If you have concerns about supporting yourself after divorce, you may be a candidate for spousal support in California. Sometimes called alimony, spousal support consists of payments from one spouse to the other for a designated time period.
Review the rules about alimony in California to inform a plan for your financial future.
Types of spousal support
Temporary spousal support lasts during the separation until the divorce becomes final. At that point, you may qualify for either rehabilitative or permanent alimony. Rehabilitative support, the most common type, helps you bridge the gap to financial independence and has an end date. Courts rarely award permanent support unless you had a very long marriage and cannot work because of age, disability or caring for a loved one who has special needs.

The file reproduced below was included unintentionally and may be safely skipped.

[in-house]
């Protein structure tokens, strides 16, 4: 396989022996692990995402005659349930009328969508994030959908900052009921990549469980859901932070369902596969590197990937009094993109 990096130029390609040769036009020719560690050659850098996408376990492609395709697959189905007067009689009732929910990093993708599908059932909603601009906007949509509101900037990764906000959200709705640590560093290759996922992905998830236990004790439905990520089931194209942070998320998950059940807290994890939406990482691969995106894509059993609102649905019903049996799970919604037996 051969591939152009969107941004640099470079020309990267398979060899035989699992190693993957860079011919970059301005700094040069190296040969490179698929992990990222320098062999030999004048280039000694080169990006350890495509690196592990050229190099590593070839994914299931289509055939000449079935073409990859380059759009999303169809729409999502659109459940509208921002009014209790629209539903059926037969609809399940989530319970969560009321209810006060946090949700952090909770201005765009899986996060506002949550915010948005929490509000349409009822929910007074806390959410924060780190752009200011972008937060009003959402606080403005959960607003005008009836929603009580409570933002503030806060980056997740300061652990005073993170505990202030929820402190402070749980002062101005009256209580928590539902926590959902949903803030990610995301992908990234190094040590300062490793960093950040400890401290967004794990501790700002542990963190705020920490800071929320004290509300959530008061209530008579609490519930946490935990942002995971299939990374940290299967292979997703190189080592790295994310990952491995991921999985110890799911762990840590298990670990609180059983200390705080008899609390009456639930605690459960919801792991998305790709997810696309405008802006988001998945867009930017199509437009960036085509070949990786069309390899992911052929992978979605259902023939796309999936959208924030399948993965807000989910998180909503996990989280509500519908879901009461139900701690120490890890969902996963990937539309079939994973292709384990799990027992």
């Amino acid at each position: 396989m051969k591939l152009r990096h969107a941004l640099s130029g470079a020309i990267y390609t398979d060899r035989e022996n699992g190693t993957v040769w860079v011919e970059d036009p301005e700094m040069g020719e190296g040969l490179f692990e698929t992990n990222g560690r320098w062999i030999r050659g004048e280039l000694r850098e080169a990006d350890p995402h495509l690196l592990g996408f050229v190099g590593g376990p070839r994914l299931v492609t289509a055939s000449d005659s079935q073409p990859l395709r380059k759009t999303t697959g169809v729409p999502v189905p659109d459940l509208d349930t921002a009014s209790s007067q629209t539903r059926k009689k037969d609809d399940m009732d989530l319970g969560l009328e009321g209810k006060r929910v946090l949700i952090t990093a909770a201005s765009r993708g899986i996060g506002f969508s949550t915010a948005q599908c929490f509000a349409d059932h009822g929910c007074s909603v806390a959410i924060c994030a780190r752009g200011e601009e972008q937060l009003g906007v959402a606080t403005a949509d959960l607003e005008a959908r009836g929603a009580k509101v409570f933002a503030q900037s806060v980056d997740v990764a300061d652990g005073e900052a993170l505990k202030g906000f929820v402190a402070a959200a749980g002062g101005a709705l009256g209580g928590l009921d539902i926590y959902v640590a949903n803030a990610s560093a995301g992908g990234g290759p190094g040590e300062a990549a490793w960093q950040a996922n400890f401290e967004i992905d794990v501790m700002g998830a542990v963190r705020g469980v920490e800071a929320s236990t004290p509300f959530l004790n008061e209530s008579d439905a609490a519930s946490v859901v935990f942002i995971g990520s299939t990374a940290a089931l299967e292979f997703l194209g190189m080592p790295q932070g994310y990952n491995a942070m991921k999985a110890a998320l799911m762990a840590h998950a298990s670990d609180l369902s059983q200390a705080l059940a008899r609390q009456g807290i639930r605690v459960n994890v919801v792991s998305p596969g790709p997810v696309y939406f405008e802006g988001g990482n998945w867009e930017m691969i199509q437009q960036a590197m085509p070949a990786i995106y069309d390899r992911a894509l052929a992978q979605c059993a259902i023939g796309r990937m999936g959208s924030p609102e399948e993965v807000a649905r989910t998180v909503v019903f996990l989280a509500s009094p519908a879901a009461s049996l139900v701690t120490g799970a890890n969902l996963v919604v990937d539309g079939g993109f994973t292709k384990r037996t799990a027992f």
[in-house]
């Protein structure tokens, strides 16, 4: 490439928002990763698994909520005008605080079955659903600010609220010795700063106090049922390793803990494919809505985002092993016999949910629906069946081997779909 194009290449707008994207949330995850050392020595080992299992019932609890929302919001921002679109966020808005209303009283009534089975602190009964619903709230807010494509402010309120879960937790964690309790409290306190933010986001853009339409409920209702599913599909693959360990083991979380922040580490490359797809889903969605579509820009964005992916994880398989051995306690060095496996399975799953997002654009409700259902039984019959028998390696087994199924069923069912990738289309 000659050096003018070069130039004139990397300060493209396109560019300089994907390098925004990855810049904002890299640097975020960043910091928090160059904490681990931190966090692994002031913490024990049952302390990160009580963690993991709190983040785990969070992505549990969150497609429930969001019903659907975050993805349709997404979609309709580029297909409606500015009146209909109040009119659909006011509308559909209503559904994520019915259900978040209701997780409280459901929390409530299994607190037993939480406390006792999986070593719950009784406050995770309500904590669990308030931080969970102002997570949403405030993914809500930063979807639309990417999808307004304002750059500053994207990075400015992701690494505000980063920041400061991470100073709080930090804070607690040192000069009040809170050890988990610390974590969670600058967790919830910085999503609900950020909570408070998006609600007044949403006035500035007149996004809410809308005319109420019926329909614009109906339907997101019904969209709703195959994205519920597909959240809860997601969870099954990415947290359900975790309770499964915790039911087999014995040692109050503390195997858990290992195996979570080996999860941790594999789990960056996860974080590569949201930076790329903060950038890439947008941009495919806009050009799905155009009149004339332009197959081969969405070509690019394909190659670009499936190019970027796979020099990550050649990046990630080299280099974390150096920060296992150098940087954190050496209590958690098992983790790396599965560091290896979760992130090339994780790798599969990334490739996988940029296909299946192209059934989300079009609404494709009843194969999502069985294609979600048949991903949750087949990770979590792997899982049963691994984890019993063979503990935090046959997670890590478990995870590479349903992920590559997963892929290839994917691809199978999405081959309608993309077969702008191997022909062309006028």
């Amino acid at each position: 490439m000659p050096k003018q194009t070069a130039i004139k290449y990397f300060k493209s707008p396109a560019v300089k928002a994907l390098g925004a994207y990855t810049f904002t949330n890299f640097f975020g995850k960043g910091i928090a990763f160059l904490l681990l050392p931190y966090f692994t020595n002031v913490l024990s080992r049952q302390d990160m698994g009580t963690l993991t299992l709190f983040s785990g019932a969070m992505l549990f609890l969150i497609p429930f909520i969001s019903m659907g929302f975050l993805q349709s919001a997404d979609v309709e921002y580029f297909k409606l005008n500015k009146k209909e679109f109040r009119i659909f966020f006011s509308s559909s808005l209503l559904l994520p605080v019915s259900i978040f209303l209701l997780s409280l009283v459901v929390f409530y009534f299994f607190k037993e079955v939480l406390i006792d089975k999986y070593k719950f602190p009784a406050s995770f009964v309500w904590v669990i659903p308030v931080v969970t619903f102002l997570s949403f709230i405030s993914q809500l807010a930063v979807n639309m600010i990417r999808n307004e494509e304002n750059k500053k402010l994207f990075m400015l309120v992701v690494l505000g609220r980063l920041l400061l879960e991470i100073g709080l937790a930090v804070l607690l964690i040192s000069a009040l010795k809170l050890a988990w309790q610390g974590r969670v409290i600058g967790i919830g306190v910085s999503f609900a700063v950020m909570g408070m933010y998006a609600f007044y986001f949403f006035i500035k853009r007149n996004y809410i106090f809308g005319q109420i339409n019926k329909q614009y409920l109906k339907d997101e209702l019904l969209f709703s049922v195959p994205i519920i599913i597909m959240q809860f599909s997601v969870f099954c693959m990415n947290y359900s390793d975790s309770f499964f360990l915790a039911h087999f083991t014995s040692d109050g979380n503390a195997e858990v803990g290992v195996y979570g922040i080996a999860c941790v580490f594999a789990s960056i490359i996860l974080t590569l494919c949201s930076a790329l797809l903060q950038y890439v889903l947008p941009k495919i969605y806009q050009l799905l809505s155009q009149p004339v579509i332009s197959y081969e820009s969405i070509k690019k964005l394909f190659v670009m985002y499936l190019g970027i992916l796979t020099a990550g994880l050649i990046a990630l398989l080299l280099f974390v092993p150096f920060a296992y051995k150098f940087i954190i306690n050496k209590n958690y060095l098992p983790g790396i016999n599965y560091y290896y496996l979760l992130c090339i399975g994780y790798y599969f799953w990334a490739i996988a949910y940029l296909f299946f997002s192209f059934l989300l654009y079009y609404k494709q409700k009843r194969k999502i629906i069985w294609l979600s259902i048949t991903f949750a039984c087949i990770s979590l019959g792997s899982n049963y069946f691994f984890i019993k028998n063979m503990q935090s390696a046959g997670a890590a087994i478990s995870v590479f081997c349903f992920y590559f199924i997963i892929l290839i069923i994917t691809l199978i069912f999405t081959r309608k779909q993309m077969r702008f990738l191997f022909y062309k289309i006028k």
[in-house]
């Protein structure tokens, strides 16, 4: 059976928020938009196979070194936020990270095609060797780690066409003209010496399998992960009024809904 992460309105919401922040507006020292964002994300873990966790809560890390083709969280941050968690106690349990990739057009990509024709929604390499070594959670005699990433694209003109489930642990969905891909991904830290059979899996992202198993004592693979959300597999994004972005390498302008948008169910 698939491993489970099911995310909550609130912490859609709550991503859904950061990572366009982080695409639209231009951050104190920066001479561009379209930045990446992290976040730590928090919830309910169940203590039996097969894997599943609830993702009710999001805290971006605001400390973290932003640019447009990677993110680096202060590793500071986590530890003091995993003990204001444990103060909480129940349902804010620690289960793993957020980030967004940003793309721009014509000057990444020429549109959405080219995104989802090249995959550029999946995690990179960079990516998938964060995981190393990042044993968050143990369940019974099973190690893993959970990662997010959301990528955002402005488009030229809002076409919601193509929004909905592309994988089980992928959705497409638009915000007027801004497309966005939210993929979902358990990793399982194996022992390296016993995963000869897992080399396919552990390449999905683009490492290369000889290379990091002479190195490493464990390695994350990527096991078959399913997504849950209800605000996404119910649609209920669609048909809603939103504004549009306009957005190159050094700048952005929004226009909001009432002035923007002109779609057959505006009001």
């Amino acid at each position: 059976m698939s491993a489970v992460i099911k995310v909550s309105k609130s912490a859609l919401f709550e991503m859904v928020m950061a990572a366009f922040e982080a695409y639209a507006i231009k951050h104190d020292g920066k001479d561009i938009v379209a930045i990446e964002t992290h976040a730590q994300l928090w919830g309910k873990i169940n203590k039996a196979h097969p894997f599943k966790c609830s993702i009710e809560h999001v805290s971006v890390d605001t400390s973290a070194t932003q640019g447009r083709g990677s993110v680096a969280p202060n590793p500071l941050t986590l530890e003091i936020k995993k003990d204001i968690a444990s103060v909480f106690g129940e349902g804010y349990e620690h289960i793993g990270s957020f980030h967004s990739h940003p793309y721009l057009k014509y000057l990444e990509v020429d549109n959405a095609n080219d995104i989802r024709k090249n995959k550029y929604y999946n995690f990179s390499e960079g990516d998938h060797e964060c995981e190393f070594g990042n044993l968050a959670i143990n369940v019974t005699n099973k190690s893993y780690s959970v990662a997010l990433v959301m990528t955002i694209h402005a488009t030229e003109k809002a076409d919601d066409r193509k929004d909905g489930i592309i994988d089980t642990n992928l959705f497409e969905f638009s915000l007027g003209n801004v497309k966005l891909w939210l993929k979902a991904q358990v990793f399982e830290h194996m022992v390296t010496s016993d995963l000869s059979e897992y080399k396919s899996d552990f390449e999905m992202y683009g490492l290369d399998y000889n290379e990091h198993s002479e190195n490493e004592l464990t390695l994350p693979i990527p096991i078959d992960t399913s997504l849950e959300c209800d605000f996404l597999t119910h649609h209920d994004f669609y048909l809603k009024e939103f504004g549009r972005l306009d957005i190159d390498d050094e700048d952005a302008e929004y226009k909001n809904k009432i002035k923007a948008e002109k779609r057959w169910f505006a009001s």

Factors in spousal support
Each California county has its own method of calculating temporary support. When determining post-divorce alimony, the judge will consider a range of factors such as:
- How long the marriage lasted
- The standard of living you shared while married
- The economic circumstances of both you and your estranged spouse
- Your work-based income, including whether you cannot work because you care for young children
- Whether you contributed to your spouse’s education or career
- Your age and health status along with that of your spouse
- Each person’s separate and shared debts and assets
- Any history of domestic violence by either person
- How spousal support will affect each person’s tax liability
If you have a valid California prenuptial or postnuptial agreement, the court will typically abide by its terms when deciding on spousal support.